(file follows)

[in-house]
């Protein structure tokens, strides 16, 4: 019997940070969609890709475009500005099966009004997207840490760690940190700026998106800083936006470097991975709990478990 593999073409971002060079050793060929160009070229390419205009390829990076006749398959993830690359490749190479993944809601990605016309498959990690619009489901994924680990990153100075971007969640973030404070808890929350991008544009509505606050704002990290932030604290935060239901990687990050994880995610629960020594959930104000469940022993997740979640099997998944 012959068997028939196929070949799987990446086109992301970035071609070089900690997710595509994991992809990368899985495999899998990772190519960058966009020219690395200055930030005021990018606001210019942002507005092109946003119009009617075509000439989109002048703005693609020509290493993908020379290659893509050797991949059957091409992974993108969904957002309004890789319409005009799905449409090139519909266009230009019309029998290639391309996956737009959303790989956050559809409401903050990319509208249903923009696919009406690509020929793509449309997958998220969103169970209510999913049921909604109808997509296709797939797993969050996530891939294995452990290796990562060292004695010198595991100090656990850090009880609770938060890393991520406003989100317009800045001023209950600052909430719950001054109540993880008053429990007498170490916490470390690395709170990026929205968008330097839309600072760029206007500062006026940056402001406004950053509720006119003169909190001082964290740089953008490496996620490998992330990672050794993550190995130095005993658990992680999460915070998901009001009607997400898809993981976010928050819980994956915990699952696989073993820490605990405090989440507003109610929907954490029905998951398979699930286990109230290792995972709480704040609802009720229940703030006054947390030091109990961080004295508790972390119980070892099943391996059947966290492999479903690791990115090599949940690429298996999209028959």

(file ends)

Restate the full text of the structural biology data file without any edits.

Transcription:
[in-house]
């Protein structure tokens, strides 16, 4: 019997940070969609890709475009500005099966009004997207840490760690940190700026998106800083936006470097991975709990478990 593999073409971002060079050793060929160009070229390419205009390829990076006749398959993830690359490749190479993944809601990605016309498959990690619009489901994924680990990153100075971007969640973030404070808890929350991008544009509505606050704002990290932030604290935060239901990687990050994880995610629960020594959930104000469940022993997740979640099997998944 012959068997028939196929070949799987990446086109992301970035071609070089900690997710595509994991992809990368899985495999899998990772190519960058966009020219690395200055930030005021990018606001210019942002507005092109946003119009009617075509000439989109002048703005693609020509290493993908020379290659893509050797991949059957091409992974993108969904957002309004890789319409005009799905449409090139519909266009230009019309029998290639391309996956737009959303790989956050559809409401903050990319509208249903923009696919009406690509020929793509449309997958998220969103169970209510999913049921909604109808997509296709797939797993969050996530891939294995452990290796990562060292004695010198595991100090656990850090009880609770938060890393991520406003989100317009800045001023209950600052909430719950001054109540993880008053429990007498170490916490470390690395709170990026929205968008330097839309600072760029206007500062006026940056402001406004950053509720006119003169909190001082964290740089953008490496996620490998992330990672050794993550190995130095005993658990992680999460915070998901009001009607997400898809993981976010928050819980994956915990699952696989073993820490605990405090989440507003109610929907954490029905998951398979699930286990109230290792995972709480704040609802009720229940703030006054947390030091109990961080004295508790972390119980070892099943391996059947966290492999479903690791990115090599949940690429298996999209028959």